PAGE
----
Sal: And the last book in the Bible, the book of Revelation — all that stuff about the end of the world, horses and burning mountains going through the sky and angels blowing trumpets — that’s not literal either, right?

Chris: Right. That’s symbolism. But it’s true. It’ll happen, just as the creation happened.

Sal: But it’s not literal because nobody’s there to see it yet. It’s future.

Chris: Well, prophecies of the future can be literal. You could predict something literally. Some passages in the Bible do. For instance, the Old Testament predicts dozens of specific details about the Messiah that happened, literally, to Jesus, like being sold for 30 pieces of silver, and having his clothes gambled for.

Sal: I guess I’m really concerned with whether you interpret the miracle stories literally or not.

Chris: If they’re meant literally, yes.

Sal: Like Noah’s flood and the ten plagues in Egypt and the crossing of the Red Sea? And all Jesus’ miracles? And the literal Resurrection?

Chris: Yes.

Sal: Well, I don’t.

Chris: Don’t what?

Sal: Believe the miracle stories. So I don’t interpret them literally, I interpret them symbolically.

Chris: You’re confused, Sal.

Sal: You mean you think I’m wrong. But I’m not confused. I know what I believe and what I don’t believe.

Chris: No, I mean you’re confused. You’re confusing two different questions: interpretation and belief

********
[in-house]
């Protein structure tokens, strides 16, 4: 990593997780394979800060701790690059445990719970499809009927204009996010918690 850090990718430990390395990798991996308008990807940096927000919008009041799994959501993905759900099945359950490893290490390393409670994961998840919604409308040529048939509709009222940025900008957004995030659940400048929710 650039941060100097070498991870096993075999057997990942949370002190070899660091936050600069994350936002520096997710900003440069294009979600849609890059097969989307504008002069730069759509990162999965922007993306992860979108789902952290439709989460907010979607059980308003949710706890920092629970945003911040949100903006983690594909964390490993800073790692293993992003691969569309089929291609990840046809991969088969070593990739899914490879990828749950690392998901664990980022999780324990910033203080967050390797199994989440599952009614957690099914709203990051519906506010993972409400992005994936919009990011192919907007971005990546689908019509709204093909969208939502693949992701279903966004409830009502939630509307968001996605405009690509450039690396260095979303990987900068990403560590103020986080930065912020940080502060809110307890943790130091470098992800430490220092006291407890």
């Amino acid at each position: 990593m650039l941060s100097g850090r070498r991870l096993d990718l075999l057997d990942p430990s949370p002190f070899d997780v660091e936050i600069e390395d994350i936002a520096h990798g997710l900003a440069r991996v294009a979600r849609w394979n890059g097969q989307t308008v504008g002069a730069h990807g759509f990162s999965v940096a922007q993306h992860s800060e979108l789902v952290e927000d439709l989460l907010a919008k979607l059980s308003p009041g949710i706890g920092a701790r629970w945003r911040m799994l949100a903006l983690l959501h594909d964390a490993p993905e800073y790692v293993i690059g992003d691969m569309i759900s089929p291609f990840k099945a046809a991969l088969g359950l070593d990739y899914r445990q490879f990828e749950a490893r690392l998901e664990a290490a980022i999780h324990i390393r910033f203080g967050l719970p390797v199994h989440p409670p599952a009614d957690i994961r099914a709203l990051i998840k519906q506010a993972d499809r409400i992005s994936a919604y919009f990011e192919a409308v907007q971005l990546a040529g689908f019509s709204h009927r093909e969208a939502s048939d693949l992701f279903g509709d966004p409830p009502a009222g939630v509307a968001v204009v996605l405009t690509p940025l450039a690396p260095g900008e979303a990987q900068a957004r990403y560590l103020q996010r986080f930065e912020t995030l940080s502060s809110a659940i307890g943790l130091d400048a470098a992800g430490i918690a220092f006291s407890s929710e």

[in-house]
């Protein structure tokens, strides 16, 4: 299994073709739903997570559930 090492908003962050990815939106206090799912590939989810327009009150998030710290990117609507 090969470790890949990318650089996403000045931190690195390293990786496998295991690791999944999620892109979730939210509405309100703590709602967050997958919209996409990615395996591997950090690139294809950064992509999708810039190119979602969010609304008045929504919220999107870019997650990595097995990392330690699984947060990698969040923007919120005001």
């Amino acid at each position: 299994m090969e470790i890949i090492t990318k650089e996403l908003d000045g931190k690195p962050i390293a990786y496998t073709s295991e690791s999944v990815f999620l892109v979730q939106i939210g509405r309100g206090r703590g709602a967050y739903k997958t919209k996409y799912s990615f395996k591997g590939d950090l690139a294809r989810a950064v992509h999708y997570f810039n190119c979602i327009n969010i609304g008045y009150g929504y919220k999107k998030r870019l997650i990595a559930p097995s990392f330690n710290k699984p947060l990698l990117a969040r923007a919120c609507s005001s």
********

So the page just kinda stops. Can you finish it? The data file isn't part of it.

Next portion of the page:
Sal: What do you mean?

Chris: The question of interpretation is: What did the writer mean? The question of belief is: Do you agree with him? The question of interpretation is: What does the Bible claim to be true? The question of belief is: What do you believe really is true?

Sal: Well, I interpret the Bible according to my beliefs.

Chris: But that’s your confusion, Sal: Suppose I read a speech by Hitler that said we should create a super-race of Germans and kill all the Jews. Suppose I didn’t believe that, so I interpreted the speech according to my beliefs and I said that what the speech really meant was that all races were equal and we should love one another. Do you see how I would be confused?

Sal: Not about race, or love.

Chris: But about what Hitler meant.

Sal: Oh. Yes. I see. But wouldn’t it be good to improve on such a terrible speech?

Chris: If you want to make a speech yourself, yes. If you want to choose what to believe in, yes. But if you want to know what Hitler meant, no. That’s your confusion. You think the Bible’s stories of miracles are false. Why not just say so, clearly? The miracle stories are either lies or true history. They’re not myth. They’re not meant mythically, or poetically, or symbolically.

Sal: But I think they are. What could be more poetic and symbolic than life coming out of death — Jesus’ Resurrection is just like spring. And Moses’ crossing the Red Sea is a perfect symbol for overcoming death, or any obstacle. There are all sorts of poetic, symbolic meanings in the miracles.

Chris: I agree. But that doesn’t mean they aren’t literal too. They’re signs. But if a sign isn’t really there — if there’s no literal piece of wood on a pole — then it can’t symbolize anything, can it? So if Moses didn’t really cross the Red Sea, it’s not a real sign of anything. I believe the miracles are signs and symbols, all right. But I also believe they really happened. They’re not just stories, myths. You think that’s all they are, right?

Sal: Right.

Chris: So you agree with the demythologizers.